FIGURE 4.3.000.economist.com) 36 .000 1969: 10.3 . Cisco and Amazon begin to aggressively use Internet for commercial transactions 1993: Mosaic browser invented at University of Illinois is released to public 1989: WWW HTML Language invented 1994: Netscape releases Navigator browser 1991: National Science Foundation (NSF) lifts restrictions on commercial use of Internet The growth of personal computing technology in the 1980s. largely contributed to the accelerated adoption of the Internet and the world-wide web (www) which far outstrips that of previous technologies . as cited in 'E-Business Technology Forecast' . 1998. 2000 Internet / ARPAnet was created Dell.000 100 '82 '83 '84 '85 '86 '87 '88 '89 '90 '91 '92 '93 '94 '95 '96 '97 '98 Source: Network Wizards.000 1.GROWTH IN INTERNET HOST COMPUTERS AND MAJOR DEVELOPMENTS 1995: 100.2 .ACCELERATED RATE OF NEW TECHNOLOGY ACCEPTANCE YEARS TO REACH 10 MILLION CUSTOMERS www PC VCR Fax Cable TV Pager 0 5 10 15 20 25 30 35 40 2 7 9 22 25 41 45 Source: The Economist.BUILDING SUCCESSFUL BRANDS ON THE INTERNET FIGURE 4.000 1. 1996 (www.000 10.000 100.Figure 4.000.a PricewaterhouseCoopers Report.000.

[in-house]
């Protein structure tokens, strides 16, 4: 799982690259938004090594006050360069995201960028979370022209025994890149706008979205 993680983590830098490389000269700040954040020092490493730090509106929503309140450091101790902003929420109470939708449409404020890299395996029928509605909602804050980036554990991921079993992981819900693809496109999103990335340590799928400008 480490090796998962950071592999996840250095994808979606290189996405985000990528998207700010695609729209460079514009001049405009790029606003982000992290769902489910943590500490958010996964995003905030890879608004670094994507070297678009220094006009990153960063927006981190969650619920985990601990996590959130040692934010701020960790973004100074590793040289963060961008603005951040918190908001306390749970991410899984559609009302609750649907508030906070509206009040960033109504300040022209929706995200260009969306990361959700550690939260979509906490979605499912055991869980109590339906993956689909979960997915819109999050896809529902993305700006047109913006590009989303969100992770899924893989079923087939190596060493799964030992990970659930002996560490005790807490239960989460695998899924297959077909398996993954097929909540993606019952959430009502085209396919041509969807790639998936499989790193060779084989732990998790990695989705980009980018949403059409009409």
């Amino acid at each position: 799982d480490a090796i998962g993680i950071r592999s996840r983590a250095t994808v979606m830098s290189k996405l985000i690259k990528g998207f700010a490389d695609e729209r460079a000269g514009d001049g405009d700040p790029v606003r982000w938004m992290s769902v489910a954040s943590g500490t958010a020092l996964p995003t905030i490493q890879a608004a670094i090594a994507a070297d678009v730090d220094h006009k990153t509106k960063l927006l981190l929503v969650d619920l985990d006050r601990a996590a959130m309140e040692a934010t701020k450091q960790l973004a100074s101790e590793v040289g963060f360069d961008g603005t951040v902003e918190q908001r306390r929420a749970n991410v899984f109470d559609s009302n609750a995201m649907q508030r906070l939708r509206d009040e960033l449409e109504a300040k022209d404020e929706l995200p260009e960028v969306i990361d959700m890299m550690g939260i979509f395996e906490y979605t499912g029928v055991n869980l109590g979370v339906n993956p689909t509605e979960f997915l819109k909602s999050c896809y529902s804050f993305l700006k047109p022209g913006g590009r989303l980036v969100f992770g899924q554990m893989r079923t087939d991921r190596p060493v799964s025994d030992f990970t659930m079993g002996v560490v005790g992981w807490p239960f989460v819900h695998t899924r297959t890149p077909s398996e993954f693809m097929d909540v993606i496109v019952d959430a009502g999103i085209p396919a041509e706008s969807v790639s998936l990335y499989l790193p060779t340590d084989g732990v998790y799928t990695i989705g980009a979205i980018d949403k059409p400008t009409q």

The emergence of open standards in development tools and at the network protocol level (e.Consumer Aggregators TECHNOLOGY AND SERVICE PROVIDERS MULTIPLY COMPUTING SERVICES BECOME MORE WIDESPREAD .g. FIGURE 4. This boom has been the result of several underlying forces that have come together: The wider availability of the Internet. hosting. TCP/IP).. web design.Momentum toward open standards COMMUNITIES OF INTEREST PROLIFERATE . The McKinsey Quarterly.E-Marketplaces . making it more cost effective for software developers and other technology providers to create interoperable products. etc..). there will be an estimated 375 million Internet users world-wide. billing.com) 37 . No. increasing to 500 million users by 200220. The most important factor has been that users are becoming accustomed to the Internet and are rapidly overcoming any inhibitions concerning e-commerce.g. The development of critical processes (ordering. payment.CyberAtlas Internet Statistics and Market Research. and gateway services). Reed.Low-cost networking alternatives .2 20 'World Online Populations' . 1996.Higher PC penetration among consumers and companies .BUILDING SUCCESSFUL BRANDS ON THE INTERNET The number of Internet users is constantly increasing and by end-2000.New generation of PDAs and Internet appliances - Web site designers Outsourced networks Web hosts Ancillary services Source: Harrington. 'Electronic Commerce (finally) Comes of Age'.Content Aggregators . The growth in support services (e. offering inexpensive bandwidth. Easier access to these networks provided by point-and-click web browsers.Cheap microprocessors & RAM . L.Cheap bandwidth .4 . the momentum created by all these forces has created a virtuous cycle of growth. G.THE VIRTUOUS GROWTH CYCLE OF THE INTERNET INFRASTRUCTURE DEVELOPS .4.internet. Multimedia development tools that can be used to create rich content. 2000 (http://cyberatlas.Attractive infrastructure and middleware software . As shown in Figure 4.High-powered servers .